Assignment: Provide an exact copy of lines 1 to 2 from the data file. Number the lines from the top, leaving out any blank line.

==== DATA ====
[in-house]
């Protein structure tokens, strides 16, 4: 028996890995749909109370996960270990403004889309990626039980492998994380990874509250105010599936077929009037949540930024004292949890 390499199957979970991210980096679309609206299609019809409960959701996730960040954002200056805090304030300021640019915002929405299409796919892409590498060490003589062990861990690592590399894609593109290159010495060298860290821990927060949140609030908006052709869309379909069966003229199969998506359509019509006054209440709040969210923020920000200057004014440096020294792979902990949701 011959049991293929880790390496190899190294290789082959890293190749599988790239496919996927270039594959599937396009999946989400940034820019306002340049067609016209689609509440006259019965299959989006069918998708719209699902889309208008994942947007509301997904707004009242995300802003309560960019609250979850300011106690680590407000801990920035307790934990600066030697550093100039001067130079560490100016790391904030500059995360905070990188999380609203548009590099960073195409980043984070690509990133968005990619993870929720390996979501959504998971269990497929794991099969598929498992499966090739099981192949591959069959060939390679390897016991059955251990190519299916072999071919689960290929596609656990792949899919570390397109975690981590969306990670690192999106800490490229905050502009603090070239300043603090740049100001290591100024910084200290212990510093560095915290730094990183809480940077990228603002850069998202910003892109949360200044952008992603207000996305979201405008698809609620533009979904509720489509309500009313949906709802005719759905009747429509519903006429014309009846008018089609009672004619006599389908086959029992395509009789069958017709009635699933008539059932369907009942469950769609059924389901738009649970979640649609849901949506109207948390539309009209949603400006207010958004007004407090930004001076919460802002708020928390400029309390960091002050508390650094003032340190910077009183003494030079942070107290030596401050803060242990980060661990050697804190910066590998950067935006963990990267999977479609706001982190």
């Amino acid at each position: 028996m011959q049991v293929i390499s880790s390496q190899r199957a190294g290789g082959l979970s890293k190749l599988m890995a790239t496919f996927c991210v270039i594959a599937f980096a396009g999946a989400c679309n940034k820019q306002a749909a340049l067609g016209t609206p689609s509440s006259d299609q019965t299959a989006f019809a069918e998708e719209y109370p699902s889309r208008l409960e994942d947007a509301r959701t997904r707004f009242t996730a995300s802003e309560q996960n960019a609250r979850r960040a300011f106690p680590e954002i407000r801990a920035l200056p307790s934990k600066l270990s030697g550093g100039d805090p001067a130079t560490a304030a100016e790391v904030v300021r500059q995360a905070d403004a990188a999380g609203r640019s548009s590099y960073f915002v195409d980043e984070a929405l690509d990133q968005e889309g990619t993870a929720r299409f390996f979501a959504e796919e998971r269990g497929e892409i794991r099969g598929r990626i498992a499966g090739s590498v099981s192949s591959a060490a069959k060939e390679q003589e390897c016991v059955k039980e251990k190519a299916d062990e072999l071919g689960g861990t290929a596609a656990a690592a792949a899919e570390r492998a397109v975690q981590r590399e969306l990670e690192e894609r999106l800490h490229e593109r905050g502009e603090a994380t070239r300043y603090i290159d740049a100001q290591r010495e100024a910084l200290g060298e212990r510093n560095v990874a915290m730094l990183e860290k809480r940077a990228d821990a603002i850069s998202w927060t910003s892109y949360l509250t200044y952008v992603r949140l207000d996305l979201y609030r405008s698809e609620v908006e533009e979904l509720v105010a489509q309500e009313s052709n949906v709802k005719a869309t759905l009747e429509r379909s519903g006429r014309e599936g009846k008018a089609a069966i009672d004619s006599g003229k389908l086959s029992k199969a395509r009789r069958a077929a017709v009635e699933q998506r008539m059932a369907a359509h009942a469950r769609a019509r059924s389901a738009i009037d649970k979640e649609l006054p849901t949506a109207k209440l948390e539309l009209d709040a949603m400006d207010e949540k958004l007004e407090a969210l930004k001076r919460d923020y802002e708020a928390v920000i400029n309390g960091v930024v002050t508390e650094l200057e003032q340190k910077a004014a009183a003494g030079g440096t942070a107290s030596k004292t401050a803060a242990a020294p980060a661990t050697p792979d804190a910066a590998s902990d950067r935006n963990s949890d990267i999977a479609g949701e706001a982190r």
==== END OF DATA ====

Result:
[in-house]
């Protein structure tokens, strides 16, 4: 028996890995749909109370996960270990403004889309990626039980492998994380990874509250105010599936077929009037949540930024004292949890 390499199957979970991210980096679309609206299609019809409960959701996730960040954002200056805090304030300021640019915002929405299409796919892409590498060490003589062990861990690592590399894609593109290159010495060298860290821990927060949140609030908006052709869309379909069966003229199969998506359509019509006054209440709040969210923020920000200057004014440096020294792979902990949701 011959049991293929880790390496190899190294290789082959890293190749599988790239496919996927270039594959599937396009999946989400940034820019306002340049067609016209689609509440006259019965299959989006069918998708719209699902889309208008994942947007509301997904707004009242995300802003309560960019609250979850300011106690680590407000801990920035307790934990600066030697550093100039001067130079560490100016790391904030500059995360905070990188999380609203548009590099960073195409980043984070690509990133968005990619993870929720390996979501959504998971269990497929794991099969598929498992499966090739099981192949591959069959060939390679390897016991059955251990190519299916072999071919689960290929596609656990792949899919570390397109975690981590969306990670690192999106800490490229905050502009603090070239300043603090740049100001290591100024910084200290212990510093560095915290730094990183809480940077990228603002850069998202910003892109949360200044952008992603207000996305979201405008698809609620533009979904509720489509309500009313949906709802005719759905009747429509519903006429014309009846008018089609009672004619006599389908086959029992395509009789069958017709009635699933008539059932369907009942469950769609059924389901738009649970979640649609849901949506109207948390539309009209949603400006207010958004007004407090930004001076919460802002708020928390400029309390960091002050508390650094003032340190910077009183003494030079942070107290030596401050803060242990980060661990050697804190910066590998950067935006963990990267999977479609706001982190």